DefinitionPostpartum hemorrhage is excessive blood loss in a woman after childbirth. It is called primary when it is within the first 24 hours after childbirth. Secondary (or delayed) postpartum hemorrhage occurs between 24 hours to six weeks after childbirth.Some blood loss is normal. However, postpartum hemorrhage is a potentially serious condition that often goes unrecognized. Any excessive blood loss can put a woman at considerable risk. Talk with your doctor if you have any concerns about blood loss after giving birth.
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CausesPostpartum hemorrhage can be caused by:
- A loss of muscle tone in the uterus after birth
- Wounds in the birth canal
- Failure to deliver the placenta
- Maternal bleeding disorders that prevent blood clotting (rare)
Risk FactorsPostpartum hemorrhage may be more common in Asian and Hispanic women.Factors leading up to labor that may increase your chance of postpartum hemorrhage include:
- History of previous postpartum hemorrhage
- Problems with the placenta
- First pregnancy
- Multiple pregnancy, which may create high amniotic fluid levels
- Interventions, such as:
- Prolonged labor
- Large fetus
- Chorioamnionitis—a bacteria infection of the membranes and fluid surrounding the fetus
|Demonstration of Forceps and Vacuum Delivery|
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Signs and SymptomsThe most obvious sign of postpartum hemorrhage is heavy vaginal bleeding. If the bleeding is not obvious, other signs may include:
- Lightheadedness and fainting
- Increased heart rate
- Decreased blood pressure
- Swelling and pain in the vaginal and perineal area
DiagnosisYour doctor will ask about your symptoms. A physical exam will be done. The doctor will check your perineum, vagina, cervix, and uterus for bleeding. Other tests may include:
- Blood tests
- Blood clotting tests
- Clot observation tests
- Monitoring the number of saturated pads or sponges that absorb blood
- Monitoring blood pressure and pulse
TreatmentTreatment is based on the severity of bleeding. Treatment options include:
Fluids, Oxygen, and/or ResuscitationYou may need IV fluids or an oxygen mask. In severe cases, resuscitation or a blood transfusion may be necessary.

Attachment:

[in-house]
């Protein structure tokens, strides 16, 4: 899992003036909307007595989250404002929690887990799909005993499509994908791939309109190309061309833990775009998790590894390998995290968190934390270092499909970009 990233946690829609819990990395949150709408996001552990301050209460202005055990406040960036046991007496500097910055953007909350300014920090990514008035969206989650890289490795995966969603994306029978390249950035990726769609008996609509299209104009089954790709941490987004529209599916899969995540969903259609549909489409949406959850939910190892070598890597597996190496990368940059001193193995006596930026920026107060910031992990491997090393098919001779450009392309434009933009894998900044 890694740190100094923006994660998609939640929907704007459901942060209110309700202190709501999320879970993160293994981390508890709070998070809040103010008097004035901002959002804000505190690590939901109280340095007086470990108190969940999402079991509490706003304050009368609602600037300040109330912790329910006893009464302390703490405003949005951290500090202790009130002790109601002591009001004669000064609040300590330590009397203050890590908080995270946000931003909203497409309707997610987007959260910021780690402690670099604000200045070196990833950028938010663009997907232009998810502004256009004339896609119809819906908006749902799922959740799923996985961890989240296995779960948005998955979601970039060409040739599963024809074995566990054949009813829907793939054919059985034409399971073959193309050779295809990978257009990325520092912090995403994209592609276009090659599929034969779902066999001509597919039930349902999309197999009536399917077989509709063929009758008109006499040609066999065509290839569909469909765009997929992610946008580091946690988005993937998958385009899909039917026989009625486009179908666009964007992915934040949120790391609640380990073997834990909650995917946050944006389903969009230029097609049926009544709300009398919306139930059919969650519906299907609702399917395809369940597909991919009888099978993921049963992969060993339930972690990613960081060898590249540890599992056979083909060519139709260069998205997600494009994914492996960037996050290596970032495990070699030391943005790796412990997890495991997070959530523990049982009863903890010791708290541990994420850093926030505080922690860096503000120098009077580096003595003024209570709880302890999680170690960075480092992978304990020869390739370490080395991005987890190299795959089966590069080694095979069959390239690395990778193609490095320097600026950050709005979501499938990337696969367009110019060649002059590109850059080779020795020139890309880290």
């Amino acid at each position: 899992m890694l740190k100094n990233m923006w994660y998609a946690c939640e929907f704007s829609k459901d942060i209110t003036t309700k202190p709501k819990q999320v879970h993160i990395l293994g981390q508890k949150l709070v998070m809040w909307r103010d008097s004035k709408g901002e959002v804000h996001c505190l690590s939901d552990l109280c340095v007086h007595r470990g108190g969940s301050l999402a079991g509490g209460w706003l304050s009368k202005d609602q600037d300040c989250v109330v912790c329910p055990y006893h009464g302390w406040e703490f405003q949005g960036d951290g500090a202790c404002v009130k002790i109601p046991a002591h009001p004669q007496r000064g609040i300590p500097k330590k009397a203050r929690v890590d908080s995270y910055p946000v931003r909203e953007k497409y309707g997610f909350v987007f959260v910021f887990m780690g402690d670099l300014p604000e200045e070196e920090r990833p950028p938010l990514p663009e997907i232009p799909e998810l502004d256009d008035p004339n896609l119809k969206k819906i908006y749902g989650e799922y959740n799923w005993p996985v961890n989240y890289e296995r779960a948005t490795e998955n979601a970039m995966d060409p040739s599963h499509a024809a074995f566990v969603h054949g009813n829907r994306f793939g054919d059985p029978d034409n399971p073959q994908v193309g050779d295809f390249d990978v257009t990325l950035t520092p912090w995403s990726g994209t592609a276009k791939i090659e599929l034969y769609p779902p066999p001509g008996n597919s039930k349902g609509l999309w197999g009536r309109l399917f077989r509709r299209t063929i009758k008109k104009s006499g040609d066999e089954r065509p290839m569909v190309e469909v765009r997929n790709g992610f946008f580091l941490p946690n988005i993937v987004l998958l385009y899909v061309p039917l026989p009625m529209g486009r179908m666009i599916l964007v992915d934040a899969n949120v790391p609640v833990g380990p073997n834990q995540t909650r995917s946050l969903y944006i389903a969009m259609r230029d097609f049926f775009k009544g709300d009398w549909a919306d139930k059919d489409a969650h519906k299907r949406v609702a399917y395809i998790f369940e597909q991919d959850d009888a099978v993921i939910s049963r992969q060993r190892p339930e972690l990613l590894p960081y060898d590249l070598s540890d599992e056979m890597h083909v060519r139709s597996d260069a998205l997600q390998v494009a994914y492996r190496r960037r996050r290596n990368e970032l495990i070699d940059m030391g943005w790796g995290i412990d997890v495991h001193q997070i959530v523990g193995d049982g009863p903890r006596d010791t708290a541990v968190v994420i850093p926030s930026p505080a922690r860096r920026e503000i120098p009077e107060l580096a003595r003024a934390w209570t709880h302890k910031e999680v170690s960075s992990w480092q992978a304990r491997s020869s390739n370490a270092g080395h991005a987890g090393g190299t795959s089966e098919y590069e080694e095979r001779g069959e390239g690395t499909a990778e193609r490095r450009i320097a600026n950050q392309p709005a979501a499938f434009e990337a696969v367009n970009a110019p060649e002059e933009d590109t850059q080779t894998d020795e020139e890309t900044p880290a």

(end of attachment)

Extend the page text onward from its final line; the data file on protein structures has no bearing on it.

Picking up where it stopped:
Bimanual Uterine MassageA massage technique called bimanual uterine massage can control bleeding. A doctor or nurse will place one hand in your vagina to push on your uterus, while the other hand pushes down on your abdomen. This action will cause a relaxed uterus to contract, thus slowing bleeding.
Trauma RepairBleeding can be caused by a tear in your genital tract or other trauma. The tear will be stitched. In addition, tissue from a retained placenta may need to be removed.
MedicationsYour doctor may prescribe uterotonics or prostaglandins to stimulate contraction of the uterus.
SurgeryIn some cases, surgery may be needed to stop bleeding. Procedures include:
- Uterine packing—sterile materials or a special tamponade device is placed inside the uterine cavity to compress the bleeding area
- Repair of arteries
- Uterine curettage—scraping the lining of the uterus
- Repair of hematoma
- Removal of retained placenta
- Uterine artery embolization—non-invasive procedure to block the uterine artery
- Hysterectomy—removal of the uterus
PreventionTo help reduce your chance of developing postpartum hemorrhage, take these steps:
- Receiving continuous nursing care during labor
- Make sure you are closely monitored during the third stage of labor, when the placenta is delivered
American Congress of Obstetricians and Gynecologists
American Pregnancy Association
Women's Health Matters
American College of Obstetricians and Gynecologists. ACOG Practice Bulletin: Clinical Management Guidelines for Obstetrician-Gynecologists Number 76, October 2006: postpartum hemorrhage.Obstet Gynecol. 2006;108(4):1039-1047. Reaffirmed 2011.
Anderson JM, Etches D. Prevention and management of postpartum hemorrhage.Am Fam Physician. 2007;75(6):875-882.
Postpartum hemorrhage. EBSCO DynaMed website. Available at: http://www.ebscohost.com/dynamed.ebscohost.com/about/about-us. Updated July 19, 2013. Accessed August 6, 2013.
- Reviewer: Andrea Chisholm; Brian Randall, MD
- Review Date: 08/2013
- Update Date: 05/11/2013
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